This NEW series is dedicated to Australian Gastroenterologists.
Hosted by A/Prof Mayur Garg, Director of Gastroenterology, Research Lead for the Division of Medicine at Northern Health, and A/Prof University of Melbourne.
There has been a dramatic increase in the incidence and prevalence of eosinophilic oesophagitis (EoE) in recent years, and not just because of an increased physician awareness of the disease. EoE is a chronic, progressive disease, and long-standing inflammation can lead to oesophageal remodelling, including the formation of oesophageal strictures, negatively impacting patients’ quality of life. In this interview we discuss the diagnosis of EoE and how to effectively manage this condition in both the short- and long-term.
Prof. Rupert Leong, Consultant Gastroenterologist, Concord Hospital, & Prof of Medicine, University of Sydney.
51 minute listen
The past several years have seen an expansion in therapeutic options to care for our patients with inflammatory bowel disease (IBD), with more agents to come in the near future. Conventional therapies such as thiopurines, methotrexate, aminosalicylates, and steroids have been supplemented by the tumour necrosis factor inhibitors, the anti-integrin vedolizumab, the anti-IL-12/23 p40 inhibitor ustekinumab, and more recently the JAK inhibitor tofacitinib. Our expectations and treatment goals have subsequently risen substantially, such that our aim for patients is to achieve sustained clinical remission, achieve endoscopic and possibly histologic and transmural healing, prevent complications, and achieve as close to a normal quality of life as possible for our patients.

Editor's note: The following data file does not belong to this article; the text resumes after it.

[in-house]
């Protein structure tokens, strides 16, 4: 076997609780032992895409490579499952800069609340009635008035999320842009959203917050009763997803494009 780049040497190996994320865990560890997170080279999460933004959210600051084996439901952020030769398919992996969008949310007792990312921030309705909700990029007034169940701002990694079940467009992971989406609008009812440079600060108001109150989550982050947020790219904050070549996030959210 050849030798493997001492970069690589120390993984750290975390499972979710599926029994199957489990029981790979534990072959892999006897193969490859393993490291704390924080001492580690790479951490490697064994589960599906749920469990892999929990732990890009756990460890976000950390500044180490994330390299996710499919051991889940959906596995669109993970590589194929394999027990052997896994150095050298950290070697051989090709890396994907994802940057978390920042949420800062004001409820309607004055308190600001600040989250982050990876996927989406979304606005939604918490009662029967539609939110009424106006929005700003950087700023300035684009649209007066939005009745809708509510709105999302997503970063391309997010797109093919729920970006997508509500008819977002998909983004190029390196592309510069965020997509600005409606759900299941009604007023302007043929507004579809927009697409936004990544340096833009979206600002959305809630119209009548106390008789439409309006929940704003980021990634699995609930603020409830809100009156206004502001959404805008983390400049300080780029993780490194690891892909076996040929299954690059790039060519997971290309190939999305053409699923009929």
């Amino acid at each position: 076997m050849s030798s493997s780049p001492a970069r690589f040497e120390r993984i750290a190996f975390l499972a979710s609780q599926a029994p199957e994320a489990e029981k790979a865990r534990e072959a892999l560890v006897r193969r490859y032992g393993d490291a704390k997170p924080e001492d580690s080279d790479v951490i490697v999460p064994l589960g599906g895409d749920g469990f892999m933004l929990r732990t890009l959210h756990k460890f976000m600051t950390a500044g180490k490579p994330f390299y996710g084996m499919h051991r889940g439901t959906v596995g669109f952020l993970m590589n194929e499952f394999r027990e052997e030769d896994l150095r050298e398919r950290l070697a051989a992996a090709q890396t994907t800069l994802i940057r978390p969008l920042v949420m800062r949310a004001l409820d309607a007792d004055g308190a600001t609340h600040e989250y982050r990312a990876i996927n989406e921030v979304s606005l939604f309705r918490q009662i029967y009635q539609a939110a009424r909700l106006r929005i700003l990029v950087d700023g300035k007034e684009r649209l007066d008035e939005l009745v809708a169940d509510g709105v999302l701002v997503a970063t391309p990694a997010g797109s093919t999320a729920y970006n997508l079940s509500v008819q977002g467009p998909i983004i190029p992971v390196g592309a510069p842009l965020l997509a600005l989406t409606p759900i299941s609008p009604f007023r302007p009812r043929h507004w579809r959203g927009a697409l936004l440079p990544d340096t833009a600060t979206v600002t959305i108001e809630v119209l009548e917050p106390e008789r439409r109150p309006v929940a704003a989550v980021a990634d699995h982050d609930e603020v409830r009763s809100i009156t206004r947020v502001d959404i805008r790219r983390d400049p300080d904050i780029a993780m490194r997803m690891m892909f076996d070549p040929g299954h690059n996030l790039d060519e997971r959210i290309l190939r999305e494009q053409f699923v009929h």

Nonetheless, there remains a gap between these goals and what can be achieved in many patients. In this interview we discuss the emerging treatments for moderate to severe IBD.
A/Prof Jake Begun, Director of Gastroenterology, Mater Hospital Brisbane, & A/Prof University of Queensland School of Medicine, & Co-Director Queensland IBD
Multidisciplinary team meetings have proven efficacy in cancer management as well as being widely implemented in the management of chronic diseases like inflammatory bowel disease, however not all treating clinicians (particularly those in rural/regional areas, or even many of those in private practices) have access to these high quality and integrated meetings. Given the potential for an MDT-based approach to potentially improve patient quality of care, patient satisfaction and patient outcomes, it only makes sense that such a service can be offered to the wider gastroenterology community.
In this interview we talk to Jake Begun, who along with his team at Queensland IBD have implemented the first dedicated state-wide virtual MDT in Australia.
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